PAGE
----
Tuesday, February 25, 2014

NT Pod 71: Was the ending of Mark's Gospel lost?

NT Pod 71 discusses the ending of Mark's Gospel. It is just under fifteen minutes long.

NT Pod 71: Was the ending of Mark's Gospel lost? (mp3)

Key texts: Mark 16.1-8

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Thanks to Ram2000, "Me and You", for the opening theme, released under a Creative Commons agreement.


  1. Great episode as usual. I always enjoy the entertaining sound clips.

    One tiny argument that I prefer in favor of Mark intending the gospel to end at 16:8 is that if so, Mark begins and ends his gospel with a divine proclamation. Mark 1:1 begins by quoting Isaiah (and Malachi) which are divine proclamations and Mark 16 ends with the angel proclaiming that Jesus is risen. In this way, Mark wants to show that the entire gospel, the good news of Jesus Christ, is of heavenly origin and did not originate by men but was proclaimed by divinity.

  2. I don't think it's necessarily the case that the"book-ending" theory is just a case of modern scholars reading genius into the Gospel of Mark. Mark allegedly does this bracketing elsewhere. David Ulansey (Professor of Philosophy and Religion at the California Institute of Integral Studies), for example, pointed out in "The Heavenly Veil Torn: Mark's Cosmic 'Inclusio'" (in the Spring 1991 edition of Journal of Biblical Literature) that Mark brackets off the two pivotal events of Jesus' baptism and Jesus' death by including imagery of something important being torn at both. I don't know if you would agree with his interpretation, but it's worth some thought.

  3. No mention of Irenaeus' citation of Mark 16:19. No mention of Tatian's use of Mark 16:9-20. No mention of Vaticanus' blank space and Sinaiticus' replacement-pages and letter-spacing shifts. Sigh.

    Has anyone ever actually taken a poll of scholars to see what the majority view is on the question of whether or not Mark 16:8 looks like an intentional stop? Or do writers just claim, "This is the majority view" and "This is the consensus," and if there's no revolt, it's assumed to be true?

    Istm that to whatever extent that's the consensus-view (and I don't grant that it is), it is only a /piece/ of a view, because the people who say that it's intentional are all over the map on the question of what the intention was.

    I would like to raise a question: if Mark never finished his Gospel-account, and his colleagues at Rome realized this, would they have released his Gospel-account in the obviously incomplete form, if some other option -- such as wrapping up the narrative via the addition of an already-existing Marcan account of Jesus' post-resurrection appearances -- existed?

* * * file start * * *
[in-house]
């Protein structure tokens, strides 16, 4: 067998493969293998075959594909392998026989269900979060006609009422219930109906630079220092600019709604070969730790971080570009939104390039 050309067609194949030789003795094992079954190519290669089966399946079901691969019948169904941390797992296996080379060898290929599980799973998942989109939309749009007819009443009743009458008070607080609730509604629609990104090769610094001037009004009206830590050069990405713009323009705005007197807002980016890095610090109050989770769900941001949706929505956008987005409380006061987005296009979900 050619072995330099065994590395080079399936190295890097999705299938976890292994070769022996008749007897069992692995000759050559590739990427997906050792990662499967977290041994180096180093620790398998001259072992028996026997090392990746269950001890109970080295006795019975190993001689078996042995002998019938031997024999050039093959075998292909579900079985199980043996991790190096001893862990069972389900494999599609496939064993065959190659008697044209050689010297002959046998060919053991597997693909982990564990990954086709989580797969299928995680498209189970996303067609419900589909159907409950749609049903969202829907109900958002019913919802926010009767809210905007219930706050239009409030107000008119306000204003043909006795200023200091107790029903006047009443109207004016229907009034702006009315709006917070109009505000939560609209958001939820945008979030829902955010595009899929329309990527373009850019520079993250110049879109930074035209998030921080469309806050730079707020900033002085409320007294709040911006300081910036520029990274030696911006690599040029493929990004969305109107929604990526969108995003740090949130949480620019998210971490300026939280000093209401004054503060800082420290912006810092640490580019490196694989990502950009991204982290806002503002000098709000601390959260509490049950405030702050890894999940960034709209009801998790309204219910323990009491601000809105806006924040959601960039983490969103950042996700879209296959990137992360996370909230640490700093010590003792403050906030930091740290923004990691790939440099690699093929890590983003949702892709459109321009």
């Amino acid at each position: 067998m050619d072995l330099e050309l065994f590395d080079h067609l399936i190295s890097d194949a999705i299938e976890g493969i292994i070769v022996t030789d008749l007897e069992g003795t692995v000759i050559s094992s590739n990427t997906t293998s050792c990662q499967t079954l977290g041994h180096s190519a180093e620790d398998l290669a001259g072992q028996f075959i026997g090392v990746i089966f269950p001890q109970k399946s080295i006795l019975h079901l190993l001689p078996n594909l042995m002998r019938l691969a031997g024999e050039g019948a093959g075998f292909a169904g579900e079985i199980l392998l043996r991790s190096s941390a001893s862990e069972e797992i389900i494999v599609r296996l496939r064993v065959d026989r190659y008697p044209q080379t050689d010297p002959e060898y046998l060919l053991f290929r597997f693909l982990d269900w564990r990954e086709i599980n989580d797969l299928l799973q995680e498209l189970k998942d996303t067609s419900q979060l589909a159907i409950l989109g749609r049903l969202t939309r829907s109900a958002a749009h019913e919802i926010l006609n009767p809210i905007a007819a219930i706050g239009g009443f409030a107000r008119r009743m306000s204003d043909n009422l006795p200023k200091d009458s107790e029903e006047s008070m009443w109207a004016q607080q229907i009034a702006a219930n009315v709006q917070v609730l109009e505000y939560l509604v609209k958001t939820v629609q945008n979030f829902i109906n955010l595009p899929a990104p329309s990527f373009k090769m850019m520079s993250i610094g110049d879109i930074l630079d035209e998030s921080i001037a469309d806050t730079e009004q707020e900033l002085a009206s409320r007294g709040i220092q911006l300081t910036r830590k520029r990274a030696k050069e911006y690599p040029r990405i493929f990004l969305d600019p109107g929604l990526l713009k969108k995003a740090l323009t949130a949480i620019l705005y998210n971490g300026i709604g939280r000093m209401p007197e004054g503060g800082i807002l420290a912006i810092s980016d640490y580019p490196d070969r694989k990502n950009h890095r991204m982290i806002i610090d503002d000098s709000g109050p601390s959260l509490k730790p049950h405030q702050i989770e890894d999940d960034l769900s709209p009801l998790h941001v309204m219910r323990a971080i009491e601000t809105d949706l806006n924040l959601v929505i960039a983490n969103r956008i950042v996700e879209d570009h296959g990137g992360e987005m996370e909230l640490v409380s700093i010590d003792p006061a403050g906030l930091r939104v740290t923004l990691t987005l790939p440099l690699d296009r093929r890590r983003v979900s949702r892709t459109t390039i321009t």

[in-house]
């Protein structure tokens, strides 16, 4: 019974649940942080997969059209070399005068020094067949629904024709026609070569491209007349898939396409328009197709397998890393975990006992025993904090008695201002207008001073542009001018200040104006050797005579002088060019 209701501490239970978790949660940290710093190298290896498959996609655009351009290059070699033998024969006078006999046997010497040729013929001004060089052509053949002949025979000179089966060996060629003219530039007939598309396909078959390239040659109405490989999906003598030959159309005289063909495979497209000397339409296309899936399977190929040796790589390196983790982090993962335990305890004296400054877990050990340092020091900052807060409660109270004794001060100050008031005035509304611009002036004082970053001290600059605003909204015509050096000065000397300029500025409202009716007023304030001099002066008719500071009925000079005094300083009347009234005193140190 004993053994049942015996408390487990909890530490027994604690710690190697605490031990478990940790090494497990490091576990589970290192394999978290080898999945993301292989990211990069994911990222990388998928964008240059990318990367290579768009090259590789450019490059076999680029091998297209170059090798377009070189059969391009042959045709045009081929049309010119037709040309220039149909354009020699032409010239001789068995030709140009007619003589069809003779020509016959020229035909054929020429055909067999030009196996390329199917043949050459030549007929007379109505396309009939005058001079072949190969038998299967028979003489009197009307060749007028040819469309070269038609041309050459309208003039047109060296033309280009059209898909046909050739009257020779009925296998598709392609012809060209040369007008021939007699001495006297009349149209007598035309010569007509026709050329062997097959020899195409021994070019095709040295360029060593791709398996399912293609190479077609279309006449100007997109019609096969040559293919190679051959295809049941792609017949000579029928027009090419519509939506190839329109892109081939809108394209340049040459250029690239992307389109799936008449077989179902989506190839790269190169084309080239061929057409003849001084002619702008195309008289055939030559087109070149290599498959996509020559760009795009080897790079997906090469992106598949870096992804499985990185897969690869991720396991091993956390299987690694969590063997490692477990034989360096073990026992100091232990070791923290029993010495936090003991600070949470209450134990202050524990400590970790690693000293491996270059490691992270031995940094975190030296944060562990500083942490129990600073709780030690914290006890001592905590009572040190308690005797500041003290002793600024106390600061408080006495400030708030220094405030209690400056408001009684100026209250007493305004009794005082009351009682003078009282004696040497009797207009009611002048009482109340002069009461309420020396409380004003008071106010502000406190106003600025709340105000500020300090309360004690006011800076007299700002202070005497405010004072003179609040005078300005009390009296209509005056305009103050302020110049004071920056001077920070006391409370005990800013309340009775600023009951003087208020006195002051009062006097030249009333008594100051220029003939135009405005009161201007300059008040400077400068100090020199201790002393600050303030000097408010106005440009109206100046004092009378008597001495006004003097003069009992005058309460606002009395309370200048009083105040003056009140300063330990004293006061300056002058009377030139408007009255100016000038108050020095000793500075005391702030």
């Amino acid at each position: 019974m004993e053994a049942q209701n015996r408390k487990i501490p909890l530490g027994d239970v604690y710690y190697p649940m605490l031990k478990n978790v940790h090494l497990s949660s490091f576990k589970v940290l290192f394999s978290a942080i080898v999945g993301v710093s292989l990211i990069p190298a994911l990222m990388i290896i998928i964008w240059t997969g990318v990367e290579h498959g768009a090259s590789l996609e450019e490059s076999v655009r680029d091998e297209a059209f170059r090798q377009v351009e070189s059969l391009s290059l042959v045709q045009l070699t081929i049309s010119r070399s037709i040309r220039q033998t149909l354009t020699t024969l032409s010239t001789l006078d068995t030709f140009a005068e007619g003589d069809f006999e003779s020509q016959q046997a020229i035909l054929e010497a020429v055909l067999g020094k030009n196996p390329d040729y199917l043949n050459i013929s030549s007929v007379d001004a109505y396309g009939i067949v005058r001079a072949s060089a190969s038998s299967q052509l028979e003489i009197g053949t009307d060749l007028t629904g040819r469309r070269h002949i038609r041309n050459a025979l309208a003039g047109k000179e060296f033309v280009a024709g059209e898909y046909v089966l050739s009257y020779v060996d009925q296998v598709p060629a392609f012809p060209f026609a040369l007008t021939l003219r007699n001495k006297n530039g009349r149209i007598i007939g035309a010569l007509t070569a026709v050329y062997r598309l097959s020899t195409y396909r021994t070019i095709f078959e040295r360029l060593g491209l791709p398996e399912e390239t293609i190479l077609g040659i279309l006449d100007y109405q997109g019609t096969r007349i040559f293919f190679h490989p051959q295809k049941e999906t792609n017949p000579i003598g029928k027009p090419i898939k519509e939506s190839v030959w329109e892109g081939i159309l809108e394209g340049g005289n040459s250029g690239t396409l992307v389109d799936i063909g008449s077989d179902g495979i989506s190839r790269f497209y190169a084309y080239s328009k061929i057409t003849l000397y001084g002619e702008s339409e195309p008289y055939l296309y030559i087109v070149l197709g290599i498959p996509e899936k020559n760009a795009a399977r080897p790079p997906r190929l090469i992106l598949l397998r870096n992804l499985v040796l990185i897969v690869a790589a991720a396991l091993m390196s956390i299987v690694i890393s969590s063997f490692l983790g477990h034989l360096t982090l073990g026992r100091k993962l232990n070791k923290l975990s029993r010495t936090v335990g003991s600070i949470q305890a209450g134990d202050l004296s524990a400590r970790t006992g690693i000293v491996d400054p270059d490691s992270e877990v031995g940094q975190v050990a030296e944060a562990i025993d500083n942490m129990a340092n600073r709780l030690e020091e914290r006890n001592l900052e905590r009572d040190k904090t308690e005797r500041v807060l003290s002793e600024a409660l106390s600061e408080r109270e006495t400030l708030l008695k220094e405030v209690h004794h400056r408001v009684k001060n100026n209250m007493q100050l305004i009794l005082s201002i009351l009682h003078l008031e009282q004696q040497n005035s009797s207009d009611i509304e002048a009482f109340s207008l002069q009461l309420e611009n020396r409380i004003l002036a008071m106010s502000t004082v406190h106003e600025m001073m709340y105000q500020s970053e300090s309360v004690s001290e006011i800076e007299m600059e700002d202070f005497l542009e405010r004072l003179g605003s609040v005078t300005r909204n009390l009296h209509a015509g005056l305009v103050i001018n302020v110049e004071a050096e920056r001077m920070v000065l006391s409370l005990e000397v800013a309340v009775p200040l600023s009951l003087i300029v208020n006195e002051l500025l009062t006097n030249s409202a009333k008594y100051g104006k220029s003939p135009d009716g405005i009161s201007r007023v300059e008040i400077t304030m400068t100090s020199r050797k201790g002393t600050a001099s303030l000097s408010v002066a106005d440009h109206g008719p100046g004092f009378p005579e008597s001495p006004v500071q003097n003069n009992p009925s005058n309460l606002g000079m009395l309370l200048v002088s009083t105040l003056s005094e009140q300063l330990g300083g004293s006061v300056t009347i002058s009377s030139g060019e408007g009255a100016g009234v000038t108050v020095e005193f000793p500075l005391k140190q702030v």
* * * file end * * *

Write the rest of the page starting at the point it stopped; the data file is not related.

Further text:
4. I recommend inspirational study from prof. Petr Pokorný "From Gospel to Gospels" (from BZNW series) which deals with this topic.

  5. Hi,

    Interesting talk. Great accent!

    The "vast majority of manuscripts" with the traditional ending is actually 99.9% of the Greek, Latin and Syriac New Testament manuscripts. That is .. 999 out of 1,000 mss.

    On top of overwhelming ECW (early church writer) evidences and the simple logic and sense of internal evidences.

    On top of this, even the modern scholars have finally begun to catch up to the simple truth that omissions were much easier than additions. However they are slow to apply that truth when it goes against the Westcott-Hort recension text.

    Against this, Mark Goodacre simply rehashes some weak, tepid arguments that arose at the time of the Westcott-Hort recension.

    Ironically, after 8:00 Goodacre tries a defense of the "dark" element of the modern theory, the existential angst approach. Then he at least has the honesty to consider the difficulties in the modern exuberance over the deformed and mangled ending. Including "didn't get around to finishing it". One of the modern joke approaches.

    Overall, this is a fine example of the irrelevance of the ivory tower, the academy, to Bible believers. Even when the academy representative is articulate. And often a good writer. Like Mark Goodacre.

    Fee free to read John William Burgon and many other excellent writings to see the actual evidence not given in this talk.

    Steven Avery